Tuesday, May 14, 2024

Book review: How Should We Then Die?

Alex Schadenberg
Executive Director, Euthanasia Prevention Coalition


Dr Ewan Goligher
Ewan Goligher is an intensive care physician in Toronto and researcher who focuses on mechanisms of diaphragmatic dysfunction during mechanical ventilation.

I have had the pleasure of listening to several presentations by Dr Goligher and I have always appreciated his professionalism and his way of connecting to others.

Dr Goligher recently published the book - How Should We Then Die? which is a Christian response to physician-assisted death. 

Purchase - How Should We then Die? from the Euthanasia Prevention Coalition (Link to Purchase).

Instead of commenting on this insightful book I am sharing a few paragraphs from the book. In the chapter - Assisted Death Devalues People, Goligher writes:
In providing or administering the lethal agent, the operator inevitably expresses a belief about whether it is good for the person to exist. By intentionally causing the death of the person who has requested death from them, they show that they believe that it is good for that person not to exist. After all, we are supposed to call assisted death the right thing to do in such cases. ...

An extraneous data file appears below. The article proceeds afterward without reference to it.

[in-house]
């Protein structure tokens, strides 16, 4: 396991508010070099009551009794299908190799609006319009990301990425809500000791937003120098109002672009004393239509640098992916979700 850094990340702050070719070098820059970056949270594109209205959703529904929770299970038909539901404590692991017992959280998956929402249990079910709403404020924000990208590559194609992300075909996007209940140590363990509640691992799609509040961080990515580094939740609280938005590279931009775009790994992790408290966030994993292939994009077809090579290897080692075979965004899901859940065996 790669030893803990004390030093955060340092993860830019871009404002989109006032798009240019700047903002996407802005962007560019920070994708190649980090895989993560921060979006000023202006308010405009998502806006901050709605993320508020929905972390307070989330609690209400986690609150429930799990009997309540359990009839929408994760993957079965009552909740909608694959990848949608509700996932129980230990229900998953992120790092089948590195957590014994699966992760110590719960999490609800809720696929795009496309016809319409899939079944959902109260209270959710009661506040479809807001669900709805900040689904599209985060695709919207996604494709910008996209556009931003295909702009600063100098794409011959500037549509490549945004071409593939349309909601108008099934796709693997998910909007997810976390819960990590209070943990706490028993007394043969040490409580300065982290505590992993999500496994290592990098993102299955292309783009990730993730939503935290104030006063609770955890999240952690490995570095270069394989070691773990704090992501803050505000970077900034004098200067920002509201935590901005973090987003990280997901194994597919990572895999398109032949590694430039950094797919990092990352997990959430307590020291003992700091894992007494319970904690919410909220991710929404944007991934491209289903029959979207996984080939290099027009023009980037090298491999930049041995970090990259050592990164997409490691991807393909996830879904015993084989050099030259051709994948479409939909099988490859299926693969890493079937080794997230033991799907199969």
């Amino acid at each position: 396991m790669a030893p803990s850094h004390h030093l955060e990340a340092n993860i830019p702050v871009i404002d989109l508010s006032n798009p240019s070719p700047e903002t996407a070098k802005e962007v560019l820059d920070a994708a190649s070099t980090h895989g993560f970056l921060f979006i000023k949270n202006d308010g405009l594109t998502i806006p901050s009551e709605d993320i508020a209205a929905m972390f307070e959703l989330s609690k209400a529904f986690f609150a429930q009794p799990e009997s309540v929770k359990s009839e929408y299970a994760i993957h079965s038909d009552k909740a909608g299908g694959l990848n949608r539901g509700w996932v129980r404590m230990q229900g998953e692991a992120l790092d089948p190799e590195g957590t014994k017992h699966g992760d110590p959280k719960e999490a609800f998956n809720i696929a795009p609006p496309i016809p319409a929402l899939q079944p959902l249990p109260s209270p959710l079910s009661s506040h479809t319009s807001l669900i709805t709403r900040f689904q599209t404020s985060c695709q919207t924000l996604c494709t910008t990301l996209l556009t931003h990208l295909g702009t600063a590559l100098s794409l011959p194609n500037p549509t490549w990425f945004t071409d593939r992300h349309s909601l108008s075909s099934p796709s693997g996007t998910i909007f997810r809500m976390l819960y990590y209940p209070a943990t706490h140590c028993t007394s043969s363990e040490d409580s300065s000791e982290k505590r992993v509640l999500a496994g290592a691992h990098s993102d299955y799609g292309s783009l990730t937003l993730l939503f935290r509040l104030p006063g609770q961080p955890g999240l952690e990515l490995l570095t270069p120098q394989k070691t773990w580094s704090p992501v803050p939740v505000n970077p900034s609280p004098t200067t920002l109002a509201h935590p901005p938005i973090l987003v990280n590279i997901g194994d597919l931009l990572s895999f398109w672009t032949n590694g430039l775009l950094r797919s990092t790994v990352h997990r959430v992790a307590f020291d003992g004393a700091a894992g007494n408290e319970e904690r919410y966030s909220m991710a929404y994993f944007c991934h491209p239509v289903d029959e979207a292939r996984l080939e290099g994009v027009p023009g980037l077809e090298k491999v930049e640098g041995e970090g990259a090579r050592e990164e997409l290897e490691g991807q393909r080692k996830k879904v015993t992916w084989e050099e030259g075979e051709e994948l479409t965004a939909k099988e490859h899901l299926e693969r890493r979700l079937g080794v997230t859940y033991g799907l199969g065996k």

What then does this say about the value of those who receive assisted death or who are potentially eligible for assisted death in comparison to those who are not eligible? Those for whom existence is deemed optional cannot possibly have the same value as those for whom existence is deemed essential. And if he existence of some persons is regarded as optional, then they do not have unconditional intrisic value...
In the chapter titled - Escape From Despair, Goligher writes:
The desire for physician-assisted death should be understood as a cry of despair, a cry that cannot be ignored. To ignore that cry denies the worth and value of the sufferer just as much as causing their death denies that value. ...

Likewise, even if we have successfully shown that physician-assisted death is an inappropriate and unwise way to respond to suffering, out task is not complete. We have failed to truly care for our patients if we hear their cries of despair, their requests for death, and simply throw our hands up to say "Sorry, it's wrong for me to end you, so I can't help you." Rather we must probe the reasons for the request; we must understand the fears and the pain that lead to such a cry. And we must find a way to come to their aid. It remains to us to offer a better way for our fellow humans who find themselves in the crucible of suffering.
Purchase - How Should We then Die? from the Euthanasia Prevention Coalition (Link to purchase).

2 comments:

Anonymous said...

It is so encouraging to know that there are doctors out there with moral standards who are willing to speak out. Thank you Dr. Goligher.
God bless you for your courage 🕊

gadfly said...

I've read the first half of the book, and it's clearly written and well argued.